K. N The government only waited eight hours to deploy the military in the streets of Santiago and declare a state of emergency. This is a big decision, because it implies an image of instability for the bourgeoisie, with what that means for the stock market and investment capabilities. This decision breaks with the slogan of the transition from the end of the dictatorship, which had been “Never again”. For us, that meant the end of the military presence. For the bourgeoisie, it meant “Never again class struggle”. It must be pointed out that the present army and that of the dictatorship are not two different armies. Obviously, the people who compose it have changed. But the army is an institution that has been left intact, which represents a continuity between dictatorship and democracy, as is the transition. The armed forces remained unpunished. Now, there is a change of period in Chile. Something curious happened, people did not feel fear and went out on the street, despite the military presence and the curfew. In terms of self-defence, an unarmed people have two solutions that they have used: their creativity and or the size of their mobilization.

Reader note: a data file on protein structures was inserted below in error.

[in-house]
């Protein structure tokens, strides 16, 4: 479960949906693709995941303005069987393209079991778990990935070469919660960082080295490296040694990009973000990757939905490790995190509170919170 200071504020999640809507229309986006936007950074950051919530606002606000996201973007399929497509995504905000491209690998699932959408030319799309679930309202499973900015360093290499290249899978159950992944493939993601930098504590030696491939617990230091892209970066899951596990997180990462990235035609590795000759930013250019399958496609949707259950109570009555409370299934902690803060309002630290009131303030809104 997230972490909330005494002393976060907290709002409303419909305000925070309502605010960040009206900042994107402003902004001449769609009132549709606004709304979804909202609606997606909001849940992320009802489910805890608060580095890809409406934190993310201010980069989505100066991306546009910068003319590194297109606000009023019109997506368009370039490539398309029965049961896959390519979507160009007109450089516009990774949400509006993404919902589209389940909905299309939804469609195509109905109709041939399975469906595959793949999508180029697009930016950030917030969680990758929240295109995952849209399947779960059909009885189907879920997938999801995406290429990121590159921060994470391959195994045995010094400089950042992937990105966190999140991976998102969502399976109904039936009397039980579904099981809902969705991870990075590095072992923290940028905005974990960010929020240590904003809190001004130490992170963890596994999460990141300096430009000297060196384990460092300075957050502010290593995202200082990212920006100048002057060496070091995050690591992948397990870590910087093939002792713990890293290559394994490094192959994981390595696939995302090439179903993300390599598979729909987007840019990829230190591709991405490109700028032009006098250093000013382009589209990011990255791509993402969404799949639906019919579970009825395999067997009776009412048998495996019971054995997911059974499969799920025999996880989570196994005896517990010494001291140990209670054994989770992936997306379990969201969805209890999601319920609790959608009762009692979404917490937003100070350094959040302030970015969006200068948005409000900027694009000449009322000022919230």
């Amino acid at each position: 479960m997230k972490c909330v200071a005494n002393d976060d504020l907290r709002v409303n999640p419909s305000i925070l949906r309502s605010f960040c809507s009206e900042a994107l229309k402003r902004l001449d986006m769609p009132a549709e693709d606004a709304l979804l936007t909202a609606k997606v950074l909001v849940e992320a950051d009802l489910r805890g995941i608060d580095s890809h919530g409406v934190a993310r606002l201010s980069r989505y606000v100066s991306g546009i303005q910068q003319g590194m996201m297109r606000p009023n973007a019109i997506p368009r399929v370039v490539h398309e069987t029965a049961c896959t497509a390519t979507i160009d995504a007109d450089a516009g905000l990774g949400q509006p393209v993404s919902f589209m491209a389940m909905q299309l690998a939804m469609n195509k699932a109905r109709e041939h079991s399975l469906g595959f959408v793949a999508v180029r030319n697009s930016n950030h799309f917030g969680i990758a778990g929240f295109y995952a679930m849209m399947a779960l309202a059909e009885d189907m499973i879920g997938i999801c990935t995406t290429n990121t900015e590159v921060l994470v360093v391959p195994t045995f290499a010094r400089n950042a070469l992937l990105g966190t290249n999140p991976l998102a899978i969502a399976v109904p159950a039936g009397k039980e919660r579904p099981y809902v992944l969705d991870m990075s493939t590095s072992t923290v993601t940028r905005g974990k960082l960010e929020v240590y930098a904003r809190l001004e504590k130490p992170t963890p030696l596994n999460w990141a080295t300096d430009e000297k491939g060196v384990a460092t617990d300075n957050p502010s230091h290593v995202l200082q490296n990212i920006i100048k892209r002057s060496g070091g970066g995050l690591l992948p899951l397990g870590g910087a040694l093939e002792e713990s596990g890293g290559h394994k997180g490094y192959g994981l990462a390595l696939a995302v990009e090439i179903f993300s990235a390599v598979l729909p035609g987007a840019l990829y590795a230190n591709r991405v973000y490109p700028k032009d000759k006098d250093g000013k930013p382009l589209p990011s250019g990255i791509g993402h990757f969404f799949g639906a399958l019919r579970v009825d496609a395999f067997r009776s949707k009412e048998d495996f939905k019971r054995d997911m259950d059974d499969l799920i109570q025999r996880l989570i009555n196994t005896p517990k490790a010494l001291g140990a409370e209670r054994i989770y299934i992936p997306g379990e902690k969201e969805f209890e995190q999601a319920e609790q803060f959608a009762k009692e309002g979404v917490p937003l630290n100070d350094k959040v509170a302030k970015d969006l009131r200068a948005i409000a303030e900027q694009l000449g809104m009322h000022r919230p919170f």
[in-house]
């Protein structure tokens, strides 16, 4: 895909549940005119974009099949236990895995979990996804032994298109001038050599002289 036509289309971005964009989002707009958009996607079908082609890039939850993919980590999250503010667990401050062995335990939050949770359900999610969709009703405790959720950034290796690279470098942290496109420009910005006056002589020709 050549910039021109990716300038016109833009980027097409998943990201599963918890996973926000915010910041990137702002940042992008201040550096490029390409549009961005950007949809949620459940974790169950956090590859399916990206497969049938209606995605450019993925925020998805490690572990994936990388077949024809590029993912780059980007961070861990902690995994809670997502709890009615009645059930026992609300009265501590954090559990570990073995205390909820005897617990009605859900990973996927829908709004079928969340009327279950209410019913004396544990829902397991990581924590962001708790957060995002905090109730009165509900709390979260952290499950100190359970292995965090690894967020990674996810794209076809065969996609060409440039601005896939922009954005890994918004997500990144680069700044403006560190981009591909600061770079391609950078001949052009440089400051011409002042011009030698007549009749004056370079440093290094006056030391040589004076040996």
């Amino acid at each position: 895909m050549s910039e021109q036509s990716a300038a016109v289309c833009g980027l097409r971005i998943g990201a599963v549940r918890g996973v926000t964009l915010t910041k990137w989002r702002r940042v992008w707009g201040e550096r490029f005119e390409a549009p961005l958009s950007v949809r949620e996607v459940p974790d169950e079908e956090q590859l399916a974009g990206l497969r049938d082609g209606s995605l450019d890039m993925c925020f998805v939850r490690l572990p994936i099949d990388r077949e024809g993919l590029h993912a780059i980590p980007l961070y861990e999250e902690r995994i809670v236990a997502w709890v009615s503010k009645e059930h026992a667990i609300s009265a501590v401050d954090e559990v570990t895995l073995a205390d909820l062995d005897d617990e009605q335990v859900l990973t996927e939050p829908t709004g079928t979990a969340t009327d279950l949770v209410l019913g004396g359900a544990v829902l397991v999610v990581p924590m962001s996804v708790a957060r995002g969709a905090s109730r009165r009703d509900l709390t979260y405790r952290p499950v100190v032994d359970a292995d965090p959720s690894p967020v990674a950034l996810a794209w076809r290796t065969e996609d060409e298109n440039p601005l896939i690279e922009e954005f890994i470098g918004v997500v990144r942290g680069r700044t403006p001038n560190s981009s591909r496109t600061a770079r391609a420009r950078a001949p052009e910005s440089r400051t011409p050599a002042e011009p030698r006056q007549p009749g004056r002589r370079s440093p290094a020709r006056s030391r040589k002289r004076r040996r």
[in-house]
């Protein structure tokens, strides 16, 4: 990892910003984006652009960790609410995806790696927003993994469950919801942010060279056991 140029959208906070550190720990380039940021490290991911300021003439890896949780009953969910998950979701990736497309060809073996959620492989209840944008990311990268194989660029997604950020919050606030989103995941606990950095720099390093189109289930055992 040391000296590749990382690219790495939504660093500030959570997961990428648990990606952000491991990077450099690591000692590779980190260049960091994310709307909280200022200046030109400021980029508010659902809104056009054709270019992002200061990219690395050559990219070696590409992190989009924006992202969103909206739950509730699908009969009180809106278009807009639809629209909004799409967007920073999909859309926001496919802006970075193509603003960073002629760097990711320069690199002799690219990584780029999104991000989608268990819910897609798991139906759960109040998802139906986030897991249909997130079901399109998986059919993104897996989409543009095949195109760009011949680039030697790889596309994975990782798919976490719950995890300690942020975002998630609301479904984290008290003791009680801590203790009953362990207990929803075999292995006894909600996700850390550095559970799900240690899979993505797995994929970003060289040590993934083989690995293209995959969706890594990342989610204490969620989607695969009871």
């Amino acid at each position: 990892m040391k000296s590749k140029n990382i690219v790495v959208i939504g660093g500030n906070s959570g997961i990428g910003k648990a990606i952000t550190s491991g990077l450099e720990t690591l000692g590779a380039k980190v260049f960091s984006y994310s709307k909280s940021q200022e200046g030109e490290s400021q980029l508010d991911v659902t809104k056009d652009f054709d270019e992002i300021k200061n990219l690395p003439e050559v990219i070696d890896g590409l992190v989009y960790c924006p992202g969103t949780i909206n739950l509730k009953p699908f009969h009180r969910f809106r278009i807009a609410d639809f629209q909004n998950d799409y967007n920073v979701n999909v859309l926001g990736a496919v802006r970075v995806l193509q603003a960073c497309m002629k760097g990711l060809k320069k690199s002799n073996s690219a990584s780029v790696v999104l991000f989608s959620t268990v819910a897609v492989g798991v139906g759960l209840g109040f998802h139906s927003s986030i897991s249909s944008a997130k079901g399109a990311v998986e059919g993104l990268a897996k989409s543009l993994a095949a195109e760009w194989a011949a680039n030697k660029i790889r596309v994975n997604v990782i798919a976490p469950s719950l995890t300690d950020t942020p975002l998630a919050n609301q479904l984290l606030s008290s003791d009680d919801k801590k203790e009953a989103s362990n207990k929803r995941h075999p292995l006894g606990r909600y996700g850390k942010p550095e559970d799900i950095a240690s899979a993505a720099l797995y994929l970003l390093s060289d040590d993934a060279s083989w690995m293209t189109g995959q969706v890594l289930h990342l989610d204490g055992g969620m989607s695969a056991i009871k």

J. Z. A first dimension is what Karina said. Recourse to military force expresses, in the last instance, the means of the bourgeoisie to resolve a situation of insurrection. To guarantee bourgeois democracy, the army appears. But in our case, that does not solve anything, it even becomes a problem for Piñera’s government. What demonstrates this? The curfew ended last Saturday. A context thus opens: what will the government use to try to disable the mobilization? What has the government to offer after that? It is probable that, with the change of cabinet, figures from the transition of the Christian Democracy, completely worn out, will participate. But that makes no sense for the mobilized working masses. What could this context lead to? There is a political crisis, but is it or will it be a crisis of hegemony? That is to say, a crisis of any capacity, for the whole capitalist network, to produce hegemony over the whole of society, to recompose itself with a social base. The capitalists are trying to resolve the crisis with the military at first, and now they will return to their barracks. In this context, we will see the different types of violence and human rights violations that have occurred (and are still practiced with repressive measures). For the capitalists, this means a challenge as to the forms in which the revolts will appear, of how to contain the mobilization in this opening political cycle. It could set in place a context that involves a fundamental questioning.